Orson Welles and William Shakespeare
Macbeth out on Blu-ray
For Orson Welles, Shakespeare was a touchstone. Already mounting ambitious Shakespeare productions while in high school, Welles was still a teenager when he received his first professional roles in Hamlet and Romeo and Juliet. He came to attention for his all-black staging of Macbeth, transposed from medieval Scotland to 19th century Haiti. And when he came to Hollywood and rewrote the rules for commercial filmmaking with Citizen Kane, wasn’t Charles Foster Kane a tragic Shakespearean monarch for the mass media age?
As a film director, Welles kept returning to the source. His first Shakespeare movie, Macbeth (1948), is out now on Blu-ray in a two-disc set that also contains the edited 1950 version plus informative bonus material. Already branded as a mad pariah by the Hollywood industry by the time he made Macbeth, Welles was reduced to working for second-tier Republic Studio, which kept him on a budget tighter than a cat’s leash. Welles was never the spendthrift of legend and found ways to mount Macbeth despite the limited funding. Commissioned to stage Macbeth by the Utah Centennial, Welles brought a well-rehearsed cast back to Hollywood and shot it on stark, often half-empty sound stages that to later generations might resemble the low-budget alien settings from “Star Trek.”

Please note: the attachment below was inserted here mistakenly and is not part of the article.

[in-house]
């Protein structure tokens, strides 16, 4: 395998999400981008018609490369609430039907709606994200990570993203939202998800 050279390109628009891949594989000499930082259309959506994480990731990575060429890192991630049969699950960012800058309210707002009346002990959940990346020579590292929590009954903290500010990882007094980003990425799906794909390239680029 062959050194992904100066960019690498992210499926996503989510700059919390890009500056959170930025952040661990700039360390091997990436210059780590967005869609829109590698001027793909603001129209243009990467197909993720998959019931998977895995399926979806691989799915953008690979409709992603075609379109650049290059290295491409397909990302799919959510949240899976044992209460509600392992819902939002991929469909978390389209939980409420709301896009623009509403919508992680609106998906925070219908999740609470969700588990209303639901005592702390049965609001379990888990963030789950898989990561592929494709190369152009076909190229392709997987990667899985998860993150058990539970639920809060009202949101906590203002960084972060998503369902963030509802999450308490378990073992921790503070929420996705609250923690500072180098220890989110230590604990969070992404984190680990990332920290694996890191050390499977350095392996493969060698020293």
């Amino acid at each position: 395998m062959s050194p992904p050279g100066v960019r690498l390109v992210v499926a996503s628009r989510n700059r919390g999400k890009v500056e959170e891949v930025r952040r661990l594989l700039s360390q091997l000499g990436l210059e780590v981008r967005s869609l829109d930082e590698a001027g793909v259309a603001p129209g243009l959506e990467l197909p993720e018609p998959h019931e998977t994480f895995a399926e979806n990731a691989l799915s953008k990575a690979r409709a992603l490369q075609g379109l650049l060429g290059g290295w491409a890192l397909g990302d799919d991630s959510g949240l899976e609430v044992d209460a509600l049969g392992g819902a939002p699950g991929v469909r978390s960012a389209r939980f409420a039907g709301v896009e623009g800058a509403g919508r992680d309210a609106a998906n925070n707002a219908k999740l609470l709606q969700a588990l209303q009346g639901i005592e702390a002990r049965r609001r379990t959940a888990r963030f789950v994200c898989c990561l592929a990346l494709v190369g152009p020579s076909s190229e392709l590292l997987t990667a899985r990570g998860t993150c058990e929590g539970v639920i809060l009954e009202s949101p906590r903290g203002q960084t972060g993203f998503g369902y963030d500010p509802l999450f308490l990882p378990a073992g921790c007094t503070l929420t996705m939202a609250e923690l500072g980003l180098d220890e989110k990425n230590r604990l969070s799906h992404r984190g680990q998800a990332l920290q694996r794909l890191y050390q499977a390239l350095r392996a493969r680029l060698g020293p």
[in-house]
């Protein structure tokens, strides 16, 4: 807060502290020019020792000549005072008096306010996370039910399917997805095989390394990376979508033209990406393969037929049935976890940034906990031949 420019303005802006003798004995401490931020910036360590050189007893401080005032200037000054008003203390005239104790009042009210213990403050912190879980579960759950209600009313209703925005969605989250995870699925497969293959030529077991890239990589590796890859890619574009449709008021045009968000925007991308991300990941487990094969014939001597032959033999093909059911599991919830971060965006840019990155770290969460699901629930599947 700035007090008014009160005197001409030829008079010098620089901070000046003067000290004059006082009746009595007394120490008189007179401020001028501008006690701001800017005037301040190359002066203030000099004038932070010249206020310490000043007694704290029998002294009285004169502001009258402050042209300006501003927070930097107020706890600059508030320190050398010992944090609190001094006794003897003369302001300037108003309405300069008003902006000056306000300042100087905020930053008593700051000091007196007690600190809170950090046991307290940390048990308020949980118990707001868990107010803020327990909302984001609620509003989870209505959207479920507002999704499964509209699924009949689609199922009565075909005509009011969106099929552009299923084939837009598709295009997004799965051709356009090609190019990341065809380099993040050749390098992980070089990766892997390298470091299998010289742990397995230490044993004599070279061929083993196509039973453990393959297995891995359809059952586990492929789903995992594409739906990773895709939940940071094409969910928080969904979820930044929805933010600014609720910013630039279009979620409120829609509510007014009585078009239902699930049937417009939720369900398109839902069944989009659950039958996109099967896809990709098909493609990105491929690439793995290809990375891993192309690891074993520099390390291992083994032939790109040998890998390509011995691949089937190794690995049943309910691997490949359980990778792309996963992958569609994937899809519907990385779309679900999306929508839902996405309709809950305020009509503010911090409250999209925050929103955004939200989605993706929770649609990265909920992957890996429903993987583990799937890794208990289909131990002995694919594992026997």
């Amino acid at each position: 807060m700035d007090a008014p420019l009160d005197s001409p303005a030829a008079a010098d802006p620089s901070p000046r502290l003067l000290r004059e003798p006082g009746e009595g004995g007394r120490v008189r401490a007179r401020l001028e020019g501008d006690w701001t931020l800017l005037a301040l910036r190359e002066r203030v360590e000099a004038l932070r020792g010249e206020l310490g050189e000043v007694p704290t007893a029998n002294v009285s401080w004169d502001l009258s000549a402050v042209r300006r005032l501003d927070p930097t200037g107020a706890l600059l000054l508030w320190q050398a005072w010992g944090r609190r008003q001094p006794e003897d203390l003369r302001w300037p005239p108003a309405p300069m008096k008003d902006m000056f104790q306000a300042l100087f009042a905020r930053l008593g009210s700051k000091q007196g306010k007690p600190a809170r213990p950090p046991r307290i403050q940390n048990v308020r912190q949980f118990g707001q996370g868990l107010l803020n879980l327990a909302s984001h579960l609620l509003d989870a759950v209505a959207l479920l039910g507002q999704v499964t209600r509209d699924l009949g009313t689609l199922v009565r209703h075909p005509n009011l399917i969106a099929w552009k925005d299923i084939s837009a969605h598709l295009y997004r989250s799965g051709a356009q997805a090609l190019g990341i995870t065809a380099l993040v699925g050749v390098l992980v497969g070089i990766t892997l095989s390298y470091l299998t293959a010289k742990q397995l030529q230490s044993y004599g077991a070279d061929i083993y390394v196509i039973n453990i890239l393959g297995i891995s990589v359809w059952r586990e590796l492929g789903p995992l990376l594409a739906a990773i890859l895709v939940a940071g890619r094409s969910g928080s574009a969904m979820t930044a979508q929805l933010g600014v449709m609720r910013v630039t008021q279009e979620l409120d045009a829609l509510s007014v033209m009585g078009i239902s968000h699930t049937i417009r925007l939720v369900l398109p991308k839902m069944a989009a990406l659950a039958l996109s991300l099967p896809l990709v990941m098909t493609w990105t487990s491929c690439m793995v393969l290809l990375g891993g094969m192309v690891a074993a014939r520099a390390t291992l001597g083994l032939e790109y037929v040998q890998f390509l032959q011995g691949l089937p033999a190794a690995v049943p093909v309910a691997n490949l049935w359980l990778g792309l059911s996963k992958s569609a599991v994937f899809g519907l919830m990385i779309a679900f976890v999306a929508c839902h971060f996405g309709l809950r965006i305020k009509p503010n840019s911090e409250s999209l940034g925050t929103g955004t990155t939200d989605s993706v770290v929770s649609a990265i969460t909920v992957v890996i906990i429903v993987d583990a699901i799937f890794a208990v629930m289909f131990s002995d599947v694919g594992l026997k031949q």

Welles cast himself as a guilty-looking Macbeth, encouraged by the power-mad Lady Macbeth to regicide, tyranny and a tight embrace of the dark side. He had easy command over the play’s quicksilver language, and understood the text well enough to make edits and additions that served the cinematic medium. Bonus material includes the only remaining footage taken from Welles’ Haitian Macbeth and an interview with director-movie historian Peter Bogdanovich. Despite his inability to push his film projects to the finish line in the last decades of life, Welles, Bogdanovich stresses, was on point for Macbeth. He completed the shoot in 23 days.